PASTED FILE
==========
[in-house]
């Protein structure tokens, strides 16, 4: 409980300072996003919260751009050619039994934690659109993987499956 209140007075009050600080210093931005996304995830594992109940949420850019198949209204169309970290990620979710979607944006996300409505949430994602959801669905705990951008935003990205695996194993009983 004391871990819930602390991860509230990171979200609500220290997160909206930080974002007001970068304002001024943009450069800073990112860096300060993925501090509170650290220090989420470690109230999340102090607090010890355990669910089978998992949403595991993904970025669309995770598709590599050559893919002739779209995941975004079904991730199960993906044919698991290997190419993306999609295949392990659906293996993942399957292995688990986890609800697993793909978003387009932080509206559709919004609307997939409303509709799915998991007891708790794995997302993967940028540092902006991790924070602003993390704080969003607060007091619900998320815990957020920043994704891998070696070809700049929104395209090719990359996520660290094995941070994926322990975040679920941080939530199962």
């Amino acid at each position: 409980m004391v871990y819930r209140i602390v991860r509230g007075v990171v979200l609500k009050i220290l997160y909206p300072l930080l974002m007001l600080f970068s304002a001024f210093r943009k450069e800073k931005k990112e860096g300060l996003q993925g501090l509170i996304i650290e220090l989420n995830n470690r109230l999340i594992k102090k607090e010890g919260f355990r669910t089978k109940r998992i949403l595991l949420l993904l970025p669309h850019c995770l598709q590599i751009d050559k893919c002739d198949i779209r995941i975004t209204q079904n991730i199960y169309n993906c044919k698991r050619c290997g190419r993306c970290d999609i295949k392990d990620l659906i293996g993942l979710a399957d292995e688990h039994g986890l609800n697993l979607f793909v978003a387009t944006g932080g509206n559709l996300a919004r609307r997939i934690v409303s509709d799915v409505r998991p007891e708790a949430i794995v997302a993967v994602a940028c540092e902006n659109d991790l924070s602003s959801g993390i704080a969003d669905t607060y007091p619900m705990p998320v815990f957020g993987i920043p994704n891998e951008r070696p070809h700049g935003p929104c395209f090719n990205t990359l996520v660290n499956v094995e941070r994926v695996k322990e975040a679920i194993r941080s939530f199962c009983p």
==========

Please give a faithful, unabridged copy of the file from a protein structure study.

[in-house]
């Protein structure tokens, strides 16, 4: 409980300072996003919260751009050619039994934690659109993987499956 209140007075009050600080210093931005996304995830594992109940949420850019198949209204169309970290990620979710979607944006996300409505949430994602959801669905705990951008935003990205695996194993009983 004391871990819930602390991860509230990171979200609500220290997160909206930080974002007001970068304002001024943009450069800073990112860096300060993925501090509170650290220090989420470690109230999340102090607090010890355990669910089978998992949403595991993904970025669309995770598709590599050559893919002739779209995941975004079904991730199960993906044919698991290997190419993306999609295949392990659906293996993942399957292995688990986890609800697993793909978003387009932080509206559709919004609307997939409303509709799915998991007891708790794995997302993967940028540092902006991790924070602003993390704080969003607060007091619900998320815990957020920043994704891998070696070809700049929104395209090719990359996520660290094995941070994926322990975040679920941080939530199962």
């Amino acid at each position: 409980m004391v871990y819930r209140i602390v991860r509230g007075v990171v979200l609500k009050i220290l997160y909206p300072l930080l974002m007001l600080f970068s304002a001024f210093r943009k450069e800073k931005k990112e860096g300060l996003q993925g501090l509170i996304i650290e220090l989420n995830n470690r109230l999340i594992k102090k607090e010890g919260f355990r669910t089978k109940r998992i949403l595991l949420l993904l970025p669309h850019c995770l598709q590599i751009d050559k893919c002739d198949i779209r995941i975004t209204q079904n991730i199960y169309n993906c044919k698991r050619c290997g190419r993306c970290d999609i295949k392990d990620l659906i293996g993942l979710a399957d292995e688990h039994g986890l609800n697993l979607f793909v978003a387009t944006g932080g509206n559709l996300a919004r609307r997939i934690v409303s509709d799915v409505r998991p007891e708790a949430i794995v997302a993967v994602a940028c540092e902006n659109d991790l924070s602003s959801g993390i704080a969003d669905t607060y007091p619900m705990p998320v815990f957020g993987i920043p994704n891998e951008r070696p070809h700049g935003p929104c395209f090719n990205t990359l996520v660290n499956v094995e941070r994926v695996k322990e975040a679920i194993r941080s939530f199962c009983p």